(Argus, 6.Oct.2020) — Venezuelan state-owned PdV is focusing on repairs to its 940,000 b/d CRP refining complex to address a severe gasoline shortage that has been temporarily alleviated by Iranian imports.
The 305,000 b/d Cardon refinery, which together with the nearby 635,000 b/d Amuay refinery makes up the CRP, is currently producing about 30,000 b/d of 80-82 RON high-sulfur gasoline, after a 86,000 b/d fluid catalytic cracker (FCC) was restarted on 2 October.
One distillation unit at Cardon, CD-1, is currently in service. At Amuay, the CD-4 distillation is operating. According to CRP officials, two additional distillation units — one at each refinery — are expected to restart by the end of October.
Raising the CRP’s gasoline output to 100,000 b/d “requires sufficient operational distillation capacity to process a combined 300,000 b/d of 23-25°API crude from at least four distillation units,” a CRP manager said.
PdV also expects to restart Amuay’s 104,000 b/d FCC by November. The unit has been mostly down for repairs since late last year. Amuay, once considered among the world’s largest and most modern refineries, suffered an explosion in 2012 from which it never completely recovered.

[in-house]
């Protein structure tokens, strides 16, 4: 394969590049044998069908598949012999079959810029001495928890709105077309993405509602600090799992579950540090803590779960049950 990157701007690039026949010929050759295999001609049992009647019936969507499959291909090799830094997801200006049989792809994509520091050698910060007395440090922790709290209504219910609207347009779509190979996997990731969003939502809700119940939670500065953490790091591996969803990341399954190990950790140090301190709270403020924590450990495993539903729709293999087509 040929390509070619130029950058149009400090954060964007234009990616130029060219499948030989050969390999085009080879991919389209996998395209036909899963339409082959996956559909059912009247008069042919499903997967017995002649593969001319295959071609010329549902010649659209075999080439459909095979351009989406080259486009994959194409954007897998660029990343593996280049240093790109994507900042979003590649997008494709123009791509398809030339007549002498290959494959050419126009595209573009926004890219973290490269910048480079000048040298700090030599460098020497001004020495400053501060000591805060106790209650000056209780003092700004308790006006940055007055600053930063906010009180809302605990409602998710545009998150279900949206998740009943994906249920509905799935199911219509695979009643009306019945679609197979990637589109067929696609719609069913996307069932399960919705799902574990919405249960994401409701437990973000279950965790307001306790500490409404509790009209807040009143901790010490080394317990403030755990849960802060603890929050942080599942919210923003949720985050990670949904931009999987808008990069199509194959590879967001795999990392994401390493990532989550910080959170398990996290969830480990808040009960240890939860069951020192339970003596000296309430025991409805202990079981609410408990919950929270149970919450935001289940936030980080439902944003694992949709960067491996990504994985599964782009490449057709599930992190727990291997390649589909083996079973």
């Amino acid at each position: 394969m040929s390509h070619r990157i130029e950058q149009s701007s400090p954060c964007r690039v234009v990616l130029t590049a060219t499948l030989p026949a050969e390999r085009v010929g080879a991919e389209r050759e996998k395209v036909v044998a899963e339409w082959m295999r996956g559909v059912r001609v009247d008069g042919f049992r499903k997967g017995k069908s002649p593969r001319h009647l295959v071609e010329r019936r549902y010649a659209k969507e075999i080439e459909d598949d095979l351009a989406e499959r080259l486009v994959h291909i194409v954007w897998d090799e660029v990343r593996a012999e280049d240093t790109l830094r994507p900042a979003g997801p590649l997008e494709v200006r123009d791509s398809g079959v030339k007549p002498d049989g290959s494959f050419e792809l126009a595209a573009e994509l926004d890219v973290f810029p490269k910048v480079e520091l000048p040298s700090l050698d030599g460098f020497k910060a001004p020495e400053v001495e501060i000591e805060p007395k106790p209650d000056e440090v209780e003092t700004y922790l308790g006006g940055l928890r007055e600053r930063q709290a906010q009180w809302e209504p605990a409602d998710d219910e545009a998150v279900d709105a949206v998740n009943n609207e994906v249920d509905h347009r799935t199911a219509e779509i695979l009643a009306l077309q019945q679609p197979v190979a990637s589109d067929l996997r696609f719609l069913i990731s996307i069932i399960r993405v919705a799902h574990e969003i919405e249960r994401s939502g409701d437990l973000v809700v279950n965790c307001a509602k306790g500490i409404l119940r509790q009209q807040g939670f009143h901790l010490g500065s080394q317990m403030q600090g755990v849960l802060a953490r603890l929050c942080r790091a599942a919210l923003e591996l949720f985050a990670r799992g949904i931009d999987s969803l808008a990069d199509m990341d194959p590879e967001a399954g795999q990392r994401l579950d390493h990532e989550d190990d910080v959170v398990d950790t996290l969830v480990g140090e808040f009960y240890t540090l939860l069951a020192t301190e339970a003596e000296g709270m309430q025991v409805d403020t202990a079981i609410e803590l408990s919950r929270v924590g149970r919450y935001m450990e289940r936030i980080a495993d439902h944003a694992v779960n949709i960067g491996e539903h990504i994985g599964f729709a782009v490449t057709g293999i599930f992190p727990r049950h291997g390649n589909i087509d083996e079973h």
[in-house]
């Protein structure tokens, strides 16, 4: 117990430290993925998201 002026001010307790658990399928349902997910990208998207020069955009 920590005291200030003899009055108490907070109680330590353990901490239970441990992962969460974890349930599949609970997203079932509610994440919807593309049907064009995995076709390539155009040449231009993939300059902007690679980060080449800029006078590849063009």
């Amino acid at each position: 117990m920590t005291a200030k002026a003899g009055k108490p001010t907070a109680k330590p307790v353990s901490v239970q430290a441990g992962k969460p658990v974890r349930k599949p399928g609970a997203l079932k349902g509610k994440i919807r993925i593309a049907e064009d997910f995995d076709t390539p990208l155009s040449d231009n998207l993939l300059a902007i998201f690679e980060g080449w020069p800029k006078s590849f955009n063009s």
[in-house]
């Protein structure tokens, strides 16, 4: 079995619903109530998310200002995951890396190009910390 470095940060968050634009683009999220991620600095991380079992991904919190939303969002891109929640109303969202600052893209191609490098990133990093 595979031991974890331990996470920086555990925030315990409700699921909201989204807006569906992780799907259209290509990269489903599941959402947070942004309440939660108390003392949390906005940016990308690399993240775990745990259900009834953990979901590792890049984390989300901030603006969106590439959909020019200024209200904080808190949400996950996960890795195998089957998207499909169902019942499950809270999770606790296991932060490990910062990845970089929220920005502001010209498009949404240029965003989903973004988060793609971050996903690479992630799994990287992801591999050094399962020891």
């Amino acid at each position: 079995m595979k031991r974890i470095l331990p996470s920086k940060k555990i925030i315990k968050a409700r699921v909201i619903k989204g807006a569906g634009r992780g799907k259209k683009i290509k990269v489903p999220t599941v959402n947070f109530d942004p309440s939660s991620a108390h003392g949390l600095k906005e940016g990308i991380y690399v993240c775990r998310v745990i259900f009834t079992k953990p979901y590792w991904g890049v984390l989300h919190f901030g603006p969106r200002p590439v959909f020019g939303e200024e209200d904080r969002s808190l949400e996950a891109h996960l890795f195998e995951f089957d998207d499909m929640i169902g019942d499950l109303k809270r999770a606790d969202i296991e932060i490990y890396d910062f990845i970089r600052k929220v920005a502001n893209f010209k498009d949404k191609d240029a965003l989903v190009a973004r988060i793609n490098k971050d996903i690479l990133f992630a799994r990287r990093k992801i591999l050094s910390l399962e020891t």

Bringing the four CRP distillation units and both FCCs on line at the CRP would yield at least 100,000 b/d of cracked or unfinished gasoline, still short of Venezuela’s 91 and 95-octane standards, the CRP manager said.
Other CRP units undergoing repairs include naphtha reformers, alkylation, desulfurization and MTBE/TAME.
“We are hoping to normalize gasoline supply before the end of November, but some repairs could be pushed into December or even early 2021, depending on the availability of parts, some of which are being stripped from other units and some which must be imported,” the manager said.
Iran supplied three gasoline cargoes since the weekend, allowing PdV to blend its lower-quality production for tightly rationed distribution, focused mainly on Caracas and other cities.
PdV’s efforts to repair its 140,000 b/d El Palito refinery have proved more challenging, with repeated equipment breakdowns and leaks resulting in oil spills.
The company has installed refining capacity of 1.3mn b/d, most of which is inoperative. The government routinely blames US sanctions, although years of mismanagement and a lack of maintenance starts long before the sanctions were imposed.